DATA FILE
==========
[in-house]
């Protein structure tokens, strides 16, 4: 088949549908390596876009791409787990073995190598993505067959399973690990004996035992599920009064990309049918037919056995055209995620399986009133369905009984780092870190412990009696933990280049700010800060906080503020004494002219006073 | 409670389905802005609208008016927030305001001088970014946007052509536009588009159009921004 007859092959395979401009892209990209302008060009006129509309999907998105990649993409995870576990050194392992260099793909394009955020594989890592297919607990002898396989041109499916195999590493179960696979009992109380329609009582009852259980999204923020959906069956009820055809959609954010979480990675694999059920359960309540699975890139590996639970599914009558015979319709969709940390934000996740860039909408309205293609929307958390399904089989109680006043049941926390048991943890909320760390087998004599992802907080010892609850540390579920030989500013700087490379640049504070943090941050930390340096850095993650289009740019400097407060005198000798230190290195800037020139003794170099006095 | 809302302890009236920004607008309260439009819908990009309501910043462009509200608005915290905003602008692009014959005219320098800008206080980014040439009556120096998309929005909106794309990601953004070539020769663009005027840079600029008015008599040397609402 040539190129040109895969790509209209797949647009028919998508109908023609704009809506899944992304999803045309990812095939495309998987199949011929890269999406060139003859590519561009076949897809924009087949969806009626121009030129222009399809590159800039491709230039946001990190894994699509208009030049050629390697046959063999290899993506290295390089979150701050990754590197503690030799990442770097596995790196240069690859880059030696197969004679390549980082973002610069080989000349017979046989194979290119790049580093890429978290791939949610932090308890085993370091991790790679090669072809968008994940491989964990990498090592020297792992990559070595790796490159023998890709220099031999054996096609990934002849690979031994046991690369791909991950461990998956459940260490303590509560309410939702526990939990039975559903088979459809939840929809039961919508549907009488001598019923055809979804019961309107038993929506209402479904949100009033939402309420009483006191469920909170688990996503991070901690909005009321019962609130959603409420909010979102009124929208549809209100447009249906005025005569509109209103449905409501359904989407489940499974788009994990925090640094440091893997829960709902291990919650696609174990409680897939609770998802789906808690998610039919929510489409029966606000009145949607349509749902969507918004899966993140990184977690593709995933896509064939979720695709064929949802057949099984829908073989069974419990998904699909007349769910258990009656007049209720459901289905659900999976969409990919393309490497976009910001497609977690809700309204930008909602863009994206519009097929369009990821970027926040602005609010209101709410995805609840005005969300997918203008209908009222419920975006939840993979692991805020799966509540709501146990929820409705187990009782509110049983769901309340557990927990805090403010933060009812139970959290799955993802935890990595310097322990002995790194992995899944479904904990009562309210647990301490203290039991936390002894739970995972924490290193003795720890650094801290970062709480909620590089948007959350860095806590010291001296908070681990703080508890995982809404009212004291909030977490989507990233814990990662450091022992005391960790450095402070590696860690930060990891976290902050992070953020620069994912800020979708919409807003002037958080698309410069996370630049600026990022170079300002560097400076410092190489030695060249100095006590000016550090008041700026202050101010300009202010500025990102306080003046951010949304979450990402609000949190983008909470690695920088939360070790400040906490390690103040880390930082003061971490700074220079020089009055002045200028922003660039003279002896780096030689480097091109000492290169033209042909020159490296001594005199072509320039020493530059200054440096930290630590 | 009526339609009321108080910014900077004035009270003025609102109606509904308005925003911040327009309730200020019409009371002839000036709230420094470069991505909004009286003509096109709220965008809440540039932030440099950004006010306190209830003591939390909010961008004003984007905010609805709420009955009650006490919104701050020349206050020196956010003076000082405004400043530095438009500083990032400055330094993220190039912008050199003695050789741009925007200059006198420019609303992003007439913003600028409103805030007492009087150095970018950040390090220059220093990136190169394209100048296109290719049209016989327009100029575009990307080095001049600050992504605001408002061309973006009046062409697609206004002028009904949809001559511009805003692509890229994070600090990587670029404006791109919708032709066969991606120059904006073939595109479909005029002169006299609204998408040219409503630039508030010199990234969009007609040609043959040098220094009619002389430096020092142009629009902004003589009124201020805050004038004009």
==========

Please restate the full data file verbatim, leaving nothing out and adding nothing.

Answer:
[in-house]
């Protein structure tokens, strides 16, 4: 088949549908390596876009791409787990073995190598993505067959399973690990004996035992599920009064990309049918037919056995055209995620399986009133369905009984780092870190412990009696933990280049700010800060906080503020004494002219006073 | 409670389905802005609208008016927030305001001088970014946007052509536009588009159009921004 007859092959395979401009892209990209302008060009006129509309999907998105990649993409995870576990050194392992260099793909394009955020594989890592297919607990002898396989041109499916195999590493179960696979009992109380329609009582009852259980999204923020959906069956009820055809959609954010979480990675694999059920359960309540699975890139590996639970599914009558015979319709969709940390934000996740860039909408309205293609929307958390399904089989109680006043049941926390048991943890909320760390087998004599992802907080010892609850540390579920030989500013700087490379640049504070943090941050930390340096850095993650289009740019400097407060005198000798230190290195800037020139003794170099006095 | 809302302890009236920004607008309260439009819908990009309501910043462009509200608005915290905003602008692009014959005219320098800008206080980014040439009556120096998309929005909106794309990601953004070539020769663009005027840079600029008015008599040397609402 040539190129040109895969790509209209797949647009028919998508109908023609704009809506899944992304999803045309990812095939495309998987199949011929890269999406060139003859590519561009076949897809924009087949969806009626121009030129222009399809590159800039491709230039946001990190894994699509208009030049050629390697046959063999290899993506290295390089979150701050990754590197503690030799990442770097596995790196240069690859880059030696197969004679390549980082973002610069080989000349017979046989194979290119790049580093890429978290791939949610932090308890085993370091991790790679090669072809968008994940491989964990990498090592020297792992990559070595790796490159023998890709220099031999054996096609990934002849690979031994046991690369791909991950461990998956459940260490303590509560309410939702526990939990039975559903088979459809939840929809039961919508549907009488001598019923055809979804019961309107038993929506209402479904949100009033939402309420009483006191469920909170688990996503991070901690909005009321019962609130959603409420909010979102009124929208549809209100447009249906005025005569509109209103449905409501359904989407489940499974788009994990925090640094440091893997829960709902291990919650696609174990409680897939609770998802789906808690998610039919929510489409029966606000009145949607349509749902969507918004899966993140990184977690593709995933896509064939979720695709064929949802057949099984829908073989069974419990998904699909007349769910258990009656007049209720459901289905659900999976969409990919393309490497976009910001497609977690809700309204930008909602863009994206519009097929369009990821970027926040602005609010209101709410995805609840005005969300997918203008209908009222419920975006939840993979692991805020799966509540709501146990929820409705187990009782509110049983769901309340557990927990805090403010933060009812139970959290799955993802935890990595310097322990002995790194992995899944479904904990009562309210647990301490203290039991936390002894739970995972924490290193003795720890650094801290970062709480909620590089948007959350860095806590010291001296908070681990703080508890995982809404009212004291909030977490989507990233814990990662450091022992005391960790450095402070590696860690930060990891976290902050992070953020620069994912800020979708919409807003002037958080698309410069996370630049600026990022170079300002560097400076410092190489030695060249100095006590000016550090008041700026202050101010300009202010500025990102306080003046951010949304979450990402609000949190983008909470690695920088939360070790400040906490390690103040880390930082003061971490700074220079020089009055002045200028922003660039003279002896780096030689480097091109000492290169033209042909020159490296001594005199072509320039020493530059200054440096930290630590 | 009526339609009321108080910014900077004035009270003025609102109606509904308005925003911040327009309730200020019409009371002839000036709230420094470069991505909004009286003509096109709220965008809440540039932030440099950004006010306190209830003591939390909010961008004003984007905010609805709420009955009650006490919104701050020349206050020196956010003076000082405004400043530095438009500083990032400055330094993220190039912008050199003695050789741009925007200059006198420019609303992003007439913003600028409103805030007492009087150095970018950040390090220059220093990136190169394209100048296109290719049209016989327009100029575009990307080095001049600050992504605001408002061309973006009046062409697609206004002028009904949809001559511009805003692509890229994070600090990587670029404006791109919708032709066969991606120059904006073939595109479909005029002169006299609204998408040219409503630039508030010199990234969009007609040609043959040098220094009619002389430096020092142009629009902004003589009124201020805050004038004009």